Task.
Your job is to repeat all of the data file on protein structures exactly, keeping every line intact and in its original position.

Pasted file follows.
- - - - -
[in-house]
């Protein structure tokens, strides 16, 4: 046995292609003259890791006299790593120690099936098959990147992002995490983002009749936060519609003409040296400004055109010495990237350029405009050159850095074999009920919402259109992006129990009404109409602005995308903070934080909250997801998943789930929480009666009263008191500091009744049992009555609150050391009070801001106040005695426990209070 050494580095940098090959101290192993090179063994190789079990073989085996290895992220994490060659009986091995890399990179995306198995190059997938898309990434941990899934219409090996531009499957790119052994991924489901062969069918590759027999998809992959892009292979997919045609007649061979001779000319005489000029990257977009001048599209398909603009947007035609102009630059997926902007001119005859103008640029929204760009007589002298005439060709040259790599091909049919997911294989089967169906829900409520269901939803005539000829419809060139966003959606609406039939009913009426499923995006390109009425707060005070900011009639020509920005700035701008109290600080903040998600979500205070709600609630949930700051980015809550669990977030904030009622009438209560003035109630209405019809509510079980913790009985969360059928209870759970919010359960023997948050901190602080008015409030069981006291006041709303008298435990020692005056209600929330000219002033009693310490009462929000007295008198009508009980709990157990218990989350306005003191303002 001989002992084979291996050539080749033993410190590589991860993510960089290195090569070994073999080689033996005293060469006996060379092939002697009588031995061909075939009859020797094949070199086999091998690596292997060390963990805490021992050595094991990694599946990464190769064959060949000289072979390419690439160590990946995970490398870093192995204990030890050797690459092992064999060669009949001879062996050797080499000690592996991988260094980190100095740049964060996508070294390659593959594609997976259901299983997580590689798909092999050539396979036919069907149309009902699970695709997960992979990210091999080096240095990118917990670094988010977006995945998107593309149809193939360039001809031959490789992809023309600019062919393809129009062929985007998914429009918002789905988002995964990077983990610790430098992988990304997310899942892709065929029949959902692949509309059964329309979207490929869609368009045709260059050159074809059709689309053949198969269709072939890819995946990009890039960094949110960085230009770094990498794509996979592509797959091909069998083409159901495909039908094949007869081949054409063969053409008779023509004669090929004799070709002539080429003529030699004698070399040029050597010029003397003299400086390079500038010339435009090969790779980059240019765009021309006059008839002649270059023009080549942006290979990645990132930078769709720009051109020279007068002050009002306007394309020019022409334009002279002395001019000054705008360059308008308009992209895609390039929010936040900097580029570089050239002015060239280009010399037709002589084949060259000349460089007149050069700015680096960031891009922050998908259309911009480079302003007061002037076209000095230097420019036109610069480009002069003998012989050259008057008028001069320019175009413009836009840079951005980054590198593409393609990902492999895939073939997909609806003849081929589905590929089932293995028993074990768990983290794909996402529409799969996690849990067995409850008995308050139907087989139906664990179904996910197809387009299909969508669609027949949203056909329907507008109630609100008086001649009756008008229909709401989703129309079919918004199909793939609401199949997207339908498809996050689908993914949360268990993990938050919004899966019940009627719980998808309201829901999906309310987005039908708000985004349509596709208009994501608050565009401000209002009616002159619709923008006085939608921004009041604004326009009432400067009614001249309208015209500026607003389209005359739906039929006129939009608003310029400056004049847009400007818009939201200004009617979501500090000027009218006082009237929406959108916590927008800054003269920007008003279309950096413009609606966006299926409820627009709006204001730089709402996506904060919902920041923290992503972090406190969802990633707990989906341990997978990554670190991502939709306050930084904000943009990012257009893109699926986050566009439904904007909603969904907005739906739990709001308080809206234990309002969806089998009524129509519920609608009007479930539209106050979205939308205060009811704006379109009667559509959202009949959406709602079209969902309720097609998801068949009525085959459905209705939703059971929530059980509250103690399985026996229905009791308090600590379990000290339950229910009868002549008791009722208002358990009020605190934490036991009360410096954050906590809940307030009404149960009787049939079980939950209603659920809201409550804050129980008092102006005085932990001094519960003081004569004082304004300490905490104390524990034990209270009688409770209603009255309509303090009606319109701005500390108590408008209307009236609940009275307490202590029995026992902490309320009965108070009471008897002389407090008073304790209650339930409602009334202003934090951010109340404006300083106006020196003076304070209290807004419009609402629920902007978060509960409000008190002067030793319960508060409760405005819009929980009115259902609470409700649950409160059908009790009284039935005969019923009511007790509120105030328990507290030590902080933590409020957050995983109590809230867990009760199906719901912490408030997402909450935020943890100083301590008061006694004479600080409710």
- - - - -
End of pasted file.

[in-house]
């Protein structure tokens, strides 16, 4: 046995292609003259890791006299790593120690099936098959990147992002995490983002009749936060519609003409040296400004055109010495990237350029405009050159850095074999009920919402259109992006129990009404109409602005995308903070934080909250997801998943789930929480009666009263008191500091009744049992009555609150050391009070801001106040005695426990209070 050494580095940098090959101290192993090179063994190789079990073989085996290895992220994490060659009986091995890399990179995306198995190059997938898309990434941990899934219409090996531009499957790119052994991924489901062969069918590759027999998809992959892009292979997919045609007649061979001779000319005489000029990257977009001048599209398909603009947007035609102009630059997926902007001119005859103008640029929204760009007589002298005439060709040259790599091909049919997911294989089967169906829900409520269901939803005539000829419809060139966003959606609406039939009913009426499923995006390109009425707060005070900011009639020509920005700035701008109290600080903040998600979500205070709600609630949930700051980015809550669990977030904030009622009438209560003035109630209405019809509510079980913790009985969360059928209870759970919010359960023997948050901190602080008015409030069981006291006041709303008298435990020692005056209600929330000219002033009693310490009462929000007295008198009508009980709990157990218990989350306005003191303002 001989002992084979291996050539080749033993410190590589991860993510960089290195090569070994073999080689033996005293060469006996060379092939002697009588031995061909075939009859020797094949070199086999091998690596292997060390963990805490021992050595094991990694599946990464190769064959060949000289072979390419690439160590990946995970490398870093192995204990030890050797690459092992064999060669009949001879062996050797080499000690592996991988260094980190100095740049964060996508070294390659593959594609997976259901299983997580590689798909092999050539396979036919069907149309009902699970695709997960992979990210091999080096240095990118917990670094988010977006995945998107593309149809193939360039001809031959490789992809023309600019062919393809129009062929985007998914429009918002789905988002995964990077983990610790430098992988990304997310899942892709065929029949959902692949509309059964329309979207490929869609368009045709260059050159074809059709689309053949198969269709072939890819995946990009890039960094949110960085230009770094990498794509996979592509797959091909069998083409159901495909039908094949007869081949054409063969053409008779023509004669090929004799070709002539080429003529030699004698070399040029050597010029003397003299400086390079500038010339435009090969790779980059240019765009021309006059008839002649270059023009080549942006290979990645990132930078769709720009051109020279007068002050009002306007394309020019022409334009002279002395001019000054705008360059308008308009992209895609390039929010936040900097580029570089050239002015060239280009010399037709002589084949060259000349460089007149050069700015680096960031891009922050998908259309911009480079302003007061002037076209000095230097420019036109610069480009002069003998012989050259008057008028001069320019175009413009836009840079951005980054590198593409393609990902492999895939073939997909609806003849081929589905590929089932293995028993074990768990983290794909996402529409799969996690849990067995409850008995308050139907087989139906664990179904996910197809387009299909969508669609027949949203056909329907507008109630609100008086001649009756008008229909709401989703129309079919918004199909793939609401199949997207339908498809996050689908993914949360268990993990938050919004899966019940009627719980998808309201829901999906309310987005039908708000985004349509596709208009994501608050565009401000209002009616002159619709923008006085939608921004009041604004326009009432400067009614001249309208015209500026607003389209005359739906039929006129939009608003310029400056004049847009400007818009939201200004009617979501500090000027009218006082009237929406959108916590927008800054003269920007008003279309950096413009609606966006299926409820627009709006204001730089709402996506904060919902920041923290992503972090406190969802990633707990989906341990997978990554670190991502939709306050930084904000943009990012257009893109699926986050566009439904904007909603969904907005739906739990709001308080809206234990309002969806089998009524129509519920609608009007479930539209106050979205939308205060009811704006379109009667559509959202009949959406709602079209969902309720097609998801068949009525085959459905209705939703059971929530059980509250103690399985026996229905009791308090600590379990000290339950229910009868002549008791009722208002358990009020605190934490036991009360410096954050906590809940307030009404149960009787049939079980939950209603659920809201409550804050129980008092102006005085932990001094519960003081004569004082304004300490905490104390524990034990209270009688409770209603009255309509303090009606319109701005500390108590408008209307009236609940009275307490202590029995026992902490309320009965108070009471008897002389407090008073304790209650339930409602009334202003934090951010109340404006300083106006020196003076304070209290807004419009609402629920902007978060509960409000008190002067030793319960508060409760405005819009929980009115259902609470409700649950409160059908009790009284039935005969019923009511007790509120105030328990507290030590902080933590409020957050995983109590809230867990009760199906719901912490408030997402909450935020943890100083301590008061006694004479600080409710």